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Two years on: the UNDROP must be built into the European Green Deal, the Farm to Fork Strategy and the CAP strategic plans

By Staff - La Via Campesina, January 13, 2021

Two-years after the adoption of the UN Declaration on the Rights of Peasants and other people working in rural areas (UNDROP), considerable work remains to implement and guarantee the rights it sets out – the Green Deal, Farm to Fork Strategy (F2F) and the CAP national strategic plans are the place to start.

For European Coordination Via Campesina, the objectives of the Farm to Fork Strategy and the European Green Deal can only be reached by integrating clear measures to implement the UNDROP, including within the CAP national strategic plans. Peasant agroecological methods and family farming offer ready-made, proven solutions to climate and biodiversity issues. A clear shift of European Policy in support of these practices would help to avoid the various human rights, economical and social issues facing small-scale farmers and agricultural and migrant workers, many of which were highlighted and exacerbated by the COVID19 pandemic.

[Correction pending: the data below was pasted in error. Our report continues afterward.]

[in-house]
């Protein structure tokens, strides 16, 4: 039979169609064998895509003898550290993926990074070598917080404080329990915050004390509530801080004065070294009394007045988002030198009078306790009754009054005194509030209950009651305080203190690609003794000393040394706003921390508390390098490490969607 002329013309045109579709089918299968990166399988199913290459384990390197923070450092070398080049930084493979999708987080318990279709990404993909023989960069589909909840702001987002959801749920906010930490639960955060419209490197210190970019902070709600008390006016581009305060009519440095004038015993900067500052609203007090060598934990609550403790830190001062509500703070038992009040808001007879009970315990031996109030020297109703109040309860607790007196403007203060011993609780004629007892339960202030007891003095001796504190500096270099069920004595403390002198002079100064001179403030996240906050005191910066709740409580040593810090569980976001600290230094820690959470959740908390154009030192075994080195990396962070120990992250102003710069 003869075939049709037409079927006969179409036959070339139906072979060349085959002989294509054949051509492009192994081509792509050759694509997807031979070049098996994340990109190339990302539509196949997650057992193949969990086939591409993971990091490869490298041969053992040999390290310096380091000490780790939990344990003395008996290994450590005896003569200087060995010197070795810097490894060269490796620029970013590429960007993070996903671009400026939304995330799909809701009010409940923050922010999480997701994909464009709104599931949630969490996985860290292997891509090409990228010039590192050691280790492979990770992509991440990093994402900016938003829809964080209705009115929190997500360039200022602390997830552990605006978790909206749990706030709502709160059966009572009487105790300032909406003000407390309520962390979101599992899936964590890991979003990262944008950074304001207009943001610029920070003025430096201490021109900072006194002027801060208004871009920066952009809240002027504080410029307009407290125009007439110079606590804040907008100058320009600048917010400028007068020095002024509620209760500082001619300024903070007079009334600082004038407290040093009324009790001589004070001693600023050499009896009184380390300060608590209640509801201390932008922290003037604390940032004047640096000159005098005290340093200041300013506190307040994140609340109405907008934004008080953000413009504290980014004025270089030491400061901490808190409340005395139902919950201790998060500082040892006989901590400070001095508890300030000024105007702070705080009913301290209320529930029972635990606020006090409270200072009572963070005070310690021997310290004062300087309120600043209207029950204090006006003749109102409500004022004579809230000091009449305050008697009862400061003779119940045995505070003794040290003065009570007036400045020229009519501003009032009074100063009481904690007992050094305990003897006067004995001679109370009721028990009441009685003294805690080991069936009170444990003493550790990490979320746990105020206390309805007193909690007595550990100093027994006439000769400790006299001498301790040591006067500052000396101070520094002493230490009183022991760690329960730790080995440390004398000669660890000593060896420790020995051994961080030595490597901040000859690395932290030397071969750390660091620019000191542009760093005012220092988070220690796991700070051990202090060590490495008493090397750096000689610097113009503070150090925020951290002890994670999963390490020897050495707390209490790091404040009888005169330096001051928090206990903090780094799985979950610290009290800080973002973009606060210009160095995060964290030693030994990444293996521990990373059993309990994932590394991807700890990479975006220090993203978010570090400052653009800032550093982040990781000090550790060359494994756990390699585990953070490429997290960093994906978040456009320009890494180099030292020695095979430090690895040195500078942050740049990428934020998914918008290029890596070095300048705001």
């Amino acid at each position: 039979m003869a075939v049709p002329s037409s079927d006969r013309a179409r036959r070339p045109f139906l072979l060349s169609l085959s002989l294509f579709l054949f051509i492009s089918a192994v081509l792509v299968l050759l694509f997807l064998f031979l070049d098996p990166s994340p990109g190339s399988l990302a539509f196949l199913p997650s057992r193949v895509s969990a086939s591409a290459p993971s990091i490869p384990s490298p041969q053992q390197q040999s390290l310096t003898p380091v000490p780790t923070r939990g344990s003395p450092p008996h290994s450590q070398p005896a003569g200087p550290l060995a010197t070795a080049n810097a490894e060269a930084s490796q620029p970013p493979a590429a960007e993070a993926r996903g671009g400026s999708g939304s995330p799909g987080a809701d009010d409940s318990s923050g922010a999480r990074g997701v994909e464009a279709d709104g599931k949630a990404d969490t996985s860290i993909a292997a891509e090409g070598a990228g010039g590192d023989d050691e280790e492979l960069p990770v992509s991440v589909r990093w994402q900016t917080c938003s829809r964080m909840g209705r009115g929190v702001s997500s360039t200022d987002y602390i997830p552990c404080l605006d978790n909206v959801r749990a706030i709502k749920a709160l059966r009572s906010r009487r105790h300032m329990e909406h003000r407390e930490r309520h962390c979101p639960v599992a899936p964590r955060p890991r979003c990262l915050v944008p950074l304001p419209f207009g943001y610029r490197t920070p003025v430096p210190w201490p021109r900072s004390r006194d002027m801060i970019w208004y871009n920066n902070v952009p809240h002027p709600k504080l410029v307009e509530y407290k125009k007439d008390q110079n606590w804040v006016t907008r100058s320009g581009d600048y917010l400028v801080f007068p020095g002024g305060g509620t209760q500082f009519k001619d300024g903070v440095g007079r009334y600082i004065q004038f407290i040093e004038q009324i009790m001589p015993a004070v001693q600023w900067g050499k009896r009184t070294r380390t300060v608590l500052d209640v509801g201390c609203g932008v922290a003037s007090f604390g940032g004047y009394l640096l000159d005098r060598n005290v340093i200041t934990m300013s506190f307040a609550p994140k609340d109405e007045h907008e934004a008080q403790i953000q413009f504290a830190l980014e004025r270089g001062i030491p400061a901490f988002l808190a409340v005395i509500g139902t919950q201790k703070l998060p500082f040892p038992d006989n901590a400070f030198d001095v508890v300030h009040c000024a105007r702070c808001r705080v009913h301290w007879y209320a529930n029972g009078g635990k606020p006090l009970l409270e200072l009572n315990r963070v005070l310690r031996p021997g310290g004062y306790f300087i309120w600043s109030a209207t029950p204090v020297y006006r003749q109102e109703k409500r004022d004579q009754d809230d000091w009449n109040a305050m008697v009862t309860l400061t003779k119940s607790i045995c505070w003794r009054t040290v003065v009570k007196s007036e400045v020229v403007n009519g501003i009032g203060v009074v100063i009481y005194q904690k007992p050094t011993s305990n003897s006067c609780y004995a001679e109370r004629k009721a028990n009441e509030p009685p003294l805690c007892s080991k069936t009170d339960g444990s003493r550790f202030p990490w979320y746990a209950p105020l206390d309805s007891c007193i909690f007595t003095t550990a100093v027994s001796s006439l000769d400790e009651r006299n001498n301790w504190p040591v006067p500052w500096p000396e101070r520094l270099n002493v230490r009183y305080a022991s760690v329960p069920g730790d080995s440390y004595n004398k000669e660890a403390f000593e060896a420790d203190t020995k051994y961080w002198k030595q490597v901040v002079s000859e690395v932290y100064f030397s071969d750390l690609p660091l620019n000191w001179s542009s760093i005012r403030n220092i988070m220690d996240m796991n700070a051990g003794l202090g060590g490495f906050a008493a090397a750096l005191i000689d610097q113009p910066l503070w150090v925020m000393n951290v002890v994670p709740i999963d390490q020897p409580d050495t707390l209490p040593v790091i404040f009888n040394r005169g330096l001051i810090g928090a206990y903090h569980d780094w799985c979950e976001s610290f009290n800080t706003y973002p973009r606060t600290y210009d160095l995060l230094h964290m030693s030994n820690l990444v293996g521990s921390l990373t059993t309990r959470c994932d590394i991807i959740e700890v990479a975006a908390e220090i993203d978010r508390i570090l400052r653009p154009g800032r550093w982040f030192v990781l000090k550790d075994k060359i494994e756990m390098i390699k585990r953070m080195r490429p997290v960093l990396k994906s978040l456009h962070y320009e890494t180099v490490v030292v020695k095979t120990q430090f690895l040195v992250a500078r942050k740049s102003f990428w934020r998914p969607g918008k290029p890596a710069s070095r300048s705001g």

The UNDROP represents an opportunity to transform food systems in an holistic way, with the long-term vision needed to tackle climate change. These key rights, if respected and used as a framework, would lead the EU towards achieving the Green Deal goals. To give just a few examples, proper implementation of Article 14, to ensure healthy working conditions for peasants and migrant workers, could have prevented the unsafe working conditions of slaughterhouse and other agrifood workers around Europe in the recent pandemic.[i] Further subsections of Article 14, relating to the use and handling of toxic and harmful chemicals, along with the right to traditional peasant seeds highlighted in Article 19, are key to achieve the EU’s goals on pesticide reduction and preventing the pollution of natural areas.[ii] If the rights laid out in Article 17, relating to access to, use of and control over land, were protected, the land grabbing and concentration that contributes to significant losses of biodiversity could be tackled and the EU’s focus on next generation farming (a key topic of today’s Agricultural Outlook conference) given a bigger focus.[iii]

The clear parallels that can be drawn between the outcomes of the proper implementation of the UNDROP and the goals of the Green Deal and F2F Strategy highlight the important role that peasant farmers, who represent the backbone of EU agriculture, have to play within the urgent agriculture transition.

This legal tool offers a ready-made, rights-based roadmap for EU Institutions and Member States to ensure the objectives laid out for the future of EU agriculture, so that they can be achieved in an effective and democratic way that will truly “leave no one behind”.